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The UK trade deficit came out at 11.8 billion, worse than 10.8 billion expected. In addition, the previous figure was revised to the downside.

Industrial output dropped by 0.1% m/m, worse than 0.4% expected. Year over year, production is down 0.2% against 0.2% expected. Manufacturing is down 0.2% instead of 0.5% predicted. Year over year, the rise is only 0.4% instead of 1% that was on the cards.

GBP/USD is falling from 1.2950 to 1.2915. Earlier, cable traded in a narrow range, in anticipation of the US Non-Farm Payrolls.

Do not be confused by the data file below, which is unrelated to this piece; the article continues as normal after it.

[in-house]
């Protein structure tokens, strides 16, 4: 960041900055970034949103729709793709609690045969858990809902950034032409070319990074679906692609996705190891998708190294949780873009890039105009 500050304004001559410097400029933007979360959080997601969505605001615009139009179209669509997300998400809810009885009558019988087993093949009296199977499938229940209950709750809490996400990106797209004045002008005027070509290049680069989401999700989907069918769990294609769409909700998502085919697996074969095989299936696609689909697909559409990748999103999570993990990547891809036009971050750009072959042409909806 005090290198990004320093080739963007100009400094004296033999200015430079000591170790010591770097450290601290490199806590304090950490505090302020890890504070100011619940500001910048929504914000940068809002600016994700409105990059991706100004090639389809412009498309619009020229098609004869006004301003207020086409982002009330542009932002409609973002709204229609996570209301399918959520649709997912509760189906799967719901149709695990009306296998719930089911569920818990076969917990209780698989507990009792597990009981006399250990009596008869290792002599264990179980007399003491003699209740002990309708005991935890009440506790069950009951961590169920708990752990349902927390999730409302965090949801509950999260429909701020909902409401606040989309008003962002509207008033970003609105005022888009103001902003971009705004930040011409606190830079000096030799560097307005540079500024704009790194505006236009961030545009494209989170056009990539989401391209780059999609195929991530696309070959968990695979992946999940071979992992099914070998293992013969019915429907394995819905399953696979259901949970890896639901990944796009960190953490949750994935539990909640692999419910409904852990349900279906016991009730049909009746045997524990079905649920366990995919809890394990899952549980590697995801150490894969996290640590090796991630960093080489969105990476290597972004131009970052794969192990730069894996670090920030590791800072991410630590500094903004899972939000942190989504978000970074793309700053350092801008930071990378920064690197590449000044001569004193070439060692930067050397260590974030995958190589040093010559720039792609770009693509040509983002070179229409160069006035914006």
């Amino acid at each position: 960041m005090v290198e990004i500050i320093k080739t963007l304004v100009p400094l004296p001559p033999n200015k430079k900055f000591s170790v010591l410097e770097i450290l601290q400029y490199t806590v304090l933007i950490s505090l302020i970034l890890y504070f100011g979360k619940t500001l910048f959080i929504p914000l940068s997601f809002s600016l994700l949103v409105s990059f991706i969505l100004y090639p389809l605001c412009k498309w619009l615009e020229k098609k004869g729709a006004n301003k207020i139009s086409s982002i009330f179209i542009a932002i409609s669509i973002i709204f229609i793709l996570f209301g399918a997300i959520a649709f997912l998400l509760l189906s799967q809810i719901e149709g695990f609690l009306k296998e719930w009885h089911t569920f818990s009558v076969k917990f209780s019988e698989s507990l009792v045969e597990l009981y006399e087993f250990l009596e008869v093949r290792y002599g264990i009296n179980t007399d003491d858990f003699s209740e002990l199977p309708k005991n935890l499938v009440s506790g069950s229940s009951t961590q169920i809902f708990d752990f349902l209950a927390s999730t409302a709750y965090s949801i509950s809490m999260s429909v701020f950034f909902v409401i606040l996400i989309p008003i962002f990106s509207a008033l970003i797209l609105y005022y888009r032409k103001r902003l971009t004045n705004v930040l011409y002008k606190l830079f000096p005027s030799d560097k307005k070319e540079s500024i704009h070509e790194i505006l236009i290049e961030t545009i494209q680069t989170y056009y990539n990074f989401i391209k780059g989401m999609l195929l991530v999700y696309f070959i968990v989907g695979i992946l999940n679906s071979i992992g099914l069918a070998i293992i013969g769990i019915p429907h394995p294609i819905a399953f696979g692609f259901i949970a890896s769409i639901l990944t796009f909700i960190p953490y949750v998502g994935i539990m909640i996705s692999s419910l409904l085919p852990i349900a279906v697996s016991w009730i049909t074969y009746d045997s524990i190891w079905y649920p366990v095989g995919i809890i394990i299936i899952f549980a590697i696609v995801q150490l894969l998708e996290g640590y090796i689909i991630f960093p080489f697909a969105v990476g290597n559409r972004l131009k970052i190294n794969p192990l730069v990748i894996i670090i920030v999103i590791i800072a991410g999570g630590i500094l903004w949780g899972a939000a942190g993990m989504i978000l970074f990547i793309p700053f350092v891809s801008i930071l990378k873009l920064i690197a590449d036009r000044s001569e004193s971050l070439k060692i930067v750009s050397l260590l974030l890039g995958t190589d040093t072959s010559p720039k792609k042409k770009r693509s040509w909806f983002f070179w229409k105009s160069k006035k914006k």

NFP Preview: jobs distraction could be an opportunity to trade the wage data

These are not top-tier figures, but when all of them go in one direction, it has an impact. Earlier, the Halifax HPI showed a big fall of 1% in house prices instead of a rise of 0.2% that was expected.

The UK economy continues struggling in 2017. The first 6 months after the Brexit vote saw an ongoing expansion, but reality began biting in 2017. Growth has been only 0.2% in Q1 and given these figures and other ones, things have not improved in the second quarter.

Will BOE Governor Mark Carney switch to the dovish side once again.

Here is how the move looks on the chart. Support awaits at 1.29, followed by 1.2840. Resistance is at 1.30.

More:  GBP: Bringing Forward Our BoE Rate Hike Call To Nov 17; Implications On GBP – BTMU